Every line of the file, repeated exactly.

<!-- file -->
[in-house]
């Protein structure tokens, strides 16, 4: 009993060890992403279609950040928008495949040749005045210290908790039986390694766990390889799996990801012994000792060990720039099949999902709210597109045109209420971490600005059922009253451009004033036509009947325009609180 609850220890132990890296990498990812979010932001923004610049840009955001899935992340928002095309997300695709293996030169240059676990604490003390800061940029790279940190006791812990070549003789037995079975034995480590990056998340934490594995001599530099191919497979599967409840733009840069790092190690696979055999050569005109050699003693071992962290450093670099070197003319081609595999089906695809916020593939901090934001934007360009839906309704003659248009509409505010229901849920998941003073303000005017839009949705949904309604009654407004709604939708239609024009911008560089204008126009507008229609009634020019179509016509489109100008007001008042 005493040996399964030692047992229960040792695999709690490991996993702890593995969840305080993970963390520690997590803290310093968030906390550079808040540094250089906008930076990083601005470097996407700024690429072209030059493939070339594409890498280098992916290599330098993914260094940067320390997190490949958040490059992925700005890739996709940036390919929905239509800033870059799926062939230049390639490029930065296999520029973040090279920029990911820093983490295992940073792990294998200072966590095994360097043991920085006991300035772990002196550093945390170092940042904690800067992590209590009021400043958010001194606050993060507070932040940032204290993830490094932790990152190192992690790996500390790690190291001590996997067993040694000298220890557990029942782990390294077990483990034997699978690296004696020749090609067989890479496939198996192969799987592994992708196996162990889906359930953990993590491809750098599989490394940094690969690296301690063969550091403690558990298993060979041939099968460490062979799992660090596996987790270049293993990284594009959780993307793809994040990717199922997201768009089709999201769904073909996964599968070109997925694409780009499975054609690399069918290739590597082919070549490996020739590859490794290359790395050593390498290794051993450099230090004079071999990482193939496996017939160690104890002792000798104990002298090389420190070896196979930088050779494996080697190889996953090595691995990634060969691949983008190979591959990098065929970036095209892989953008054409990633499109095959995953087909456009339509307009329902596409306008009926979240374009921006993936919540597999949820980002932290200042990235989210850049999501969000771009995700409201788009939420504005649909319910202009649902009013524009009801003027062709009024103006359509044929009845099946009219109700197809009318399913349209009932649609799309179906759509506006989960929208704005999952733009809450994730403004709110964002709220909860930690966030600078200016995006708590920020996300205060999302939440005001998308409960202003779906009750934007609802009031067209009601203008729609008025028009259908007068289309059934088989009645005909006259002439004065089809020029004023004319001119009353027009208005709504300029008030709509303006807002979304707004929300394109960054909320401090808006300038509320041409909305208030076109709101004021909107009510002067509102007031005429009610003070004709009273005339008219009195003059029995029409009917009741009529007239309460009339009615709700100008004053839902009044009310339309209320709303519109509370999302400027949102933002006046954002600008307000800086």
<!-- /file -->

[in-house]
């Protein structure tokens, strides 16, 4: 009993060890992403279609950040928008495949040749005045210290908790039986390694766990390889799996990801012994000792060990720039099949999902709210597109045109209420971490600005059922009253451009004033036509009947325009609180 609850220890132990890296990498990812979010932001923004610049840009955001899935992340928002095309997300695709293996030169240059676990604490003390800061940029790279940190006791812990070549003789037995079975034995480590990056998340934490594995001599530099191919497979599967409840733009840069790092190690696979055999050569005109050699003693071992962290450093670099070197003319081609595999089906695809916020593939901090934001934007360009839906309704003659248009509409505010229901849920998941003073303000005017839009949705949904309604009654407004709604939708239609024009911008560089204008126009507008229609009634020019179509016509489109100008007001008042 005493040996399964030692047992229960040792695999709690490991996993702890593995969840305080993970963390520690997590803290310093968030906390550079808040540094250089906008930076990083601005470097996407700024690429072209030059493939070339594409890498280098992916290599330098993914260094940067320390997190490949958040490059992925700005890739996709940036390919929905239509800033870059799926062939230049390639490029930065296999520029973040090279920029990911820093983490295992940073792990294998200072966590095994360097043991920085006991300035772990002196550093945390170092940042904690800067992590209590009021400043958010001194606050993060507070932040940032204290993830490094932790990152190192992690790996500390790690190291001590996997067993040694000298220890557990029942782990390294077990483990034997699978690296004696020749090609067989890479496939198996192969799987592994992708196996162990889906359930953990993590491809750098599989490394940094690969690296301690063969550091403690558990298993060979041939099968460490062979799992660090596996987790270049293993990284594009959780993307793809994040990717199922997201768009089709999201769904073909996964599968070109997925694409780009499975054609690399069918290739590597082919070549490996020739590859490794290359790395050593390498290794051993450099230090004079071999990482193939496996017939160690104890002792000798104990002298090389420190070896196979930088050779494996080697190889996953090595691995990634060969691949983008190979591959990098065929970036095209892989953008054409990633499109095959995953087909456009339509307009329902596409306008009926979240374009921006993936919540597999949820980002932290200042990235989210850049999501969000771009995700409201788009939420504005649909319910202009649902009013524009009801003027062709009024103006359509044929009845099946009219109700197809009318399913349209009932649609799309179906759509506006989960929208704005999952733009809450994730403004709110964002709220909860930690966030600078200016995006708590920020996300205060999302939440005001998308409960202003779906009750934007609802009031067209009601203008729609008025028009259908007068289309059934088989009645005909006259002439004065089809020029004023004319001119009353027009208005709504300029008030709509303006807002979304707004929300394109960054909320401090808006300038509320041409909305208030076109709101004021909107009510002067509102007031005429009610003070004709009273005339008219009195003059029995029409009917009741009529007239309460009339009615709700100008004053839902009044009310339309209320709303519109509370999302400027949102933002006046954002600008307000800086």